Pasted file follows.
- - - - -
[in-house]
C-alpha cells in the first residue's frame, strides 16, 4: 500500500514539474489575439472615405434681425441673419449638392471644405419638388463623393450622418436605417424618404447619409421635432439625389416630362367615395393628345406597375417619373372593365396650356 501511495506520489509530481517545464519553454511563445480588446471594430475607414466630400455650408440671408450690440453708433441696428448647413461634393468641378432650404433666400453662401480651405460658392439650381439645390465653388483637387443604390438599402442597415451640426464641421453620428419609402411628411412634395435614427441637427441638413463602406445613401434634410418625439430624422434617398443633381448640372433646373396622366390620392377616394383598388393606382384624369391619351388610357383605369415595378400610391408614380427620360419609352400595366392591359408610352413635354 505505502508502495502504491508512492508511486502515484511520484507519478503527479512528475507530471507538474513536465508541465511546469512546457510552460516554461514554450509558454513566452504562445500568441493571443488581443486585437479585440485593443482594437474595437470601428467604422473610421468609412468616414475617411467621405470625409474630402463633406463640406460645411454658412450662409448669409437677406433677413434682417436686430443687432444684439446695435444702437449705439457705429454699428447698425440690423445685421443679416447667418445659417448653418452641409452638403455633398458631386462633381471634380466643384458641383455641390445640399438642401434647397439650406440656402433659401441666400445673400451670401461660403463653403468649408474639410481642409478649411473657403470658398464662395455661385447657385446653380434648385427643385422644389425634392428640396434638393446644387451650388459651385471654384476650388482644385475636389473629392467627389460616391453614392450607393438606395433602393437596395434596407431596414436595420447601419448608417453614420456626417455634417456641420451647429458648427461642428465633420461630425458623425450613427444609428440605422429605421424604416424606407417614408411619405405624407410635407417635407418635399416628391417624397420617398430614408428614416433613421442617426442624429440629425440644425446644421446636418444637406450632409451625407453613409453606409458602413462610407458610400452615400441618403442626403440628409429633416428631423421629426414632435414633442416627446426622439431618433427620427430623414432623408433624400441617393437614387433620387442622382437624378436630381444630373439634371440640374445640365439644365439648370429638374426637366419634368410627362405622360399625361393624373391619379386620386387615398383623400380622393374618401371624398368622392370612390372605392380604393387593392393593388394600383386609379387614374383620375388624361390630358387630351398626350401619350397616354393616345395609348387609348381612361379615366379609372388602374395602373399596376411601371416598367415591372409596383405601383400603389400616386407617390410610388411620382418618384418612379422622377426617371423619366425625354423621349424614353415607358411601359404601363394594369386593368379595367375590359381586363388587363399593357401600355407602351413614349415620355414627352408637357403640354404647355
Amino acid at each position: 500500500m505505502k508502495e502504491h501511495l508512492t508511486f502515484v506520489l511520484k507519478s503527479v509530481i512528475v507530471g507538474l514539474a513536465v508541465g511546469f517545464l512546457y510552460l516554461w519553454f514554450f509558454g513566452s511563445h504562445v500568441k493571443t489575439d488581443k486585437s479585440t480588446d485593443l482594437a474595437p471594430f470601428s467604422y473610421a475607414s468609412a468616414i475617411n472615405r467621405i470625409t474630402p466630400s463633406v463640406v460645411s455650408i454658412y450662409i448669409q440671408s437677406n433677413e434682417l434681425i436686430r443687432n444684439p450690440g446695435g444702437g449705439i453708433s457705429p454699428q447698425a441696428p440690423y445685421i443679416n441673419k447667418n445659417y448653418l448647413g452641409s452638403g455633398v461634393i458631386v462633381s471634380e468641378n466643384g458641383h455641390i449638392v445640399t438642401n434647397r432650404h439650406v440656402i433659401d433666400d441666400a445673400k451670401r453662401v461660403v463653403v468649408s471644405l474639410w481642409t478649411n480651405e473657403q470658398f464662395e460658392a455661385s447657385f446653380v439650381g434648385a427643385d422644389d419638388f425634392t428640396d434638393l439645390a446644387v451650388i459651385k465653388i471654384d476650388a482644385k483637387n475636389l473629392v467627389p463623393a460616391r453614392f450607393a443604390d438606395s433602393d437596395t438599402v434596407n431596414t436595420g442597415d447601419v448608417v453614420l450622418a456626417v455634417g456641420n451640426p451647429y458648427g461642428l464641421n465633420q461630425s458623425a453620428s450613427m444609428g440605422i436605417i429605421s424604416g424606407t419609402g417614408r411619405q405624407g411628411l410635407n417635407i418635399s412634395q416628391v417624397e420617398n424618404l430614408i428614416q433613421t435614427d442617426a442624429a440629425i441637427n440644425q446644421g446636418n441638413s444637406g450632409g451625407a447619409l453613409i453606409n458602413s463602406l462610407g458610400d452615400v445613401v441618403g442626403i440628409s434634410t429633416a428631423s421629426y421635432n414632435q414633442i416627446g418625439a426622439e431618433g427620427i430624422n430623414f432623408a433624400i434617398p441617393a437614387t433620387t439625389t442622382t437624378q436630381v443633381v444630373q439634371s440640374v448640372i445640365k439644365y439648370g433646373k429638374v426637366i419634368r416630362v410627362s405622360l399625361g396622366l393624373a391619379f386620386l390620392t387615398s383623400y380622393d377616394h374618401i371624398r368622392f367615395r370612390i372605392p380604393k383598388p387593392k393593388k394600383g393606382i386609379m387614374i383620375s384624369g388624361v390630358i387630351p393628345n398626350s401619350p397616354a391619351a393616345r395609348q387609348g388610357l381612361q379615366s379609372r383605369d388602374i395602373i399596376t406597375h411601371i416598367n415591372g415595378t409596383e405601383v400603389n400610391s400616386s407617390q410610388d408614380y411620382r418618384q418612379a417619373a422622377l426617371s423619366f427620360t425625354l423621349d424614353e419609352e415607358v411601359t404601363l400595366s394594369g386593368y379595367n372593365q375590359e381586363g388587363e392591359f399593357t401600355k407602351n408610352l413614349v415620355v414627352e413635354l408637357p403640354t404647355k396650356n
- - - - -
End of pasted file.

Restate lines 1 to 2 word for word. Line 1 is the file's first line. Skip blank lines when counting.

[in-house]
C-alpha cells in the first residue's frame, strides 16, 4: 500500500514539474489575439472615405434681425441673419449638392471644405419638388463623393450622418436605417424618404447619409421635432439625389416630362367615395393628345406597375417619373372593365396650356 501511495506520489509530481517545464519553454511563445480588446471594430475607414466630400455650408440671408450690440453708433441696428448647413461634393468641378432650404433666400453662401480651405460658392439650381439645390465653388483637387443604390438599402442597415451640426464641421453620428419609402411628411412634395435614427441637427441638413463602406445613401434634410418625439430624422434617398443633381448640372433646373396622366390620392377616394383598388393606382384624369391619351388610357383605369415595378400610391408614380427620360419609352400595366392591359408610352413635354 505505502508502495502504491508512492508511486502515484511520484507519478503527479512528475507530471507538474513536465508541465511546469512546457510552460516554461514554450509558454513566452504562445500568441493571443488581443486585437479585440485593443482594437474595437470601428467604422473610421468609412468616414475617411467621405470625409474630402463633406463640406460645411454658412450662409448669409437677406433677413434682417436686430443687432444684439446695435444702437449705439457705429454699428447698425440690423445685421443679416447667418445659417448653418452641409452638403455633398458631386462633381471634380466643384458641383455641390445640399438642401434647397439650406440656402433659401441666400445673400451670401461660403463653403468649408474639410481642409478649411473657403470658398464662395455661385447657385446653380434648385427643385422644389425634392428640396434638393446644387451650388459651385471654384476650388482644385475636389473629392467627389460616391453614392450607393438606395433602393437596395434596407431596414436595420447601419448608417453614420456626417455634417456641420451647429458648427461642428465633420461630425458623425450613427444609428440605422429605421424604416424606407417614408411619405405624407410635407417635407418635399416628391417624397420617398430614408428614416433613421442617426442624429440629425440644425446644421446636418444637406450632409451625407453613409453606409458602413462610407458610400452615400441618403442626403440628409429633416428631423421629426414632435414633442416627446426622439431618433427620427430623414432623408433624400441617393437614387433620387442622382437624378436630381444630373439634371440640374445640365439644365439648370429638374426637366419634368410627362405622360399625361393624373391619379386620386387615398383623400380622393374618401371624398368622392370612390372605392380604393387593392393593388394600383386609379387614374383620375388624361390630358387630351398626350401619350397616354393616345395609348387609348381612361379615366379609372388602374395602373399596376411601371416598367415591372409596383405601383400603389400616386407617390410610388411620382418618384418612379422622377426617371423619366425625354423621349424614353415607358411601359404601363394594369386593368379595367375590359381586363388587363399593357401600355407602351413614349415620355414627352408637357403640354404647355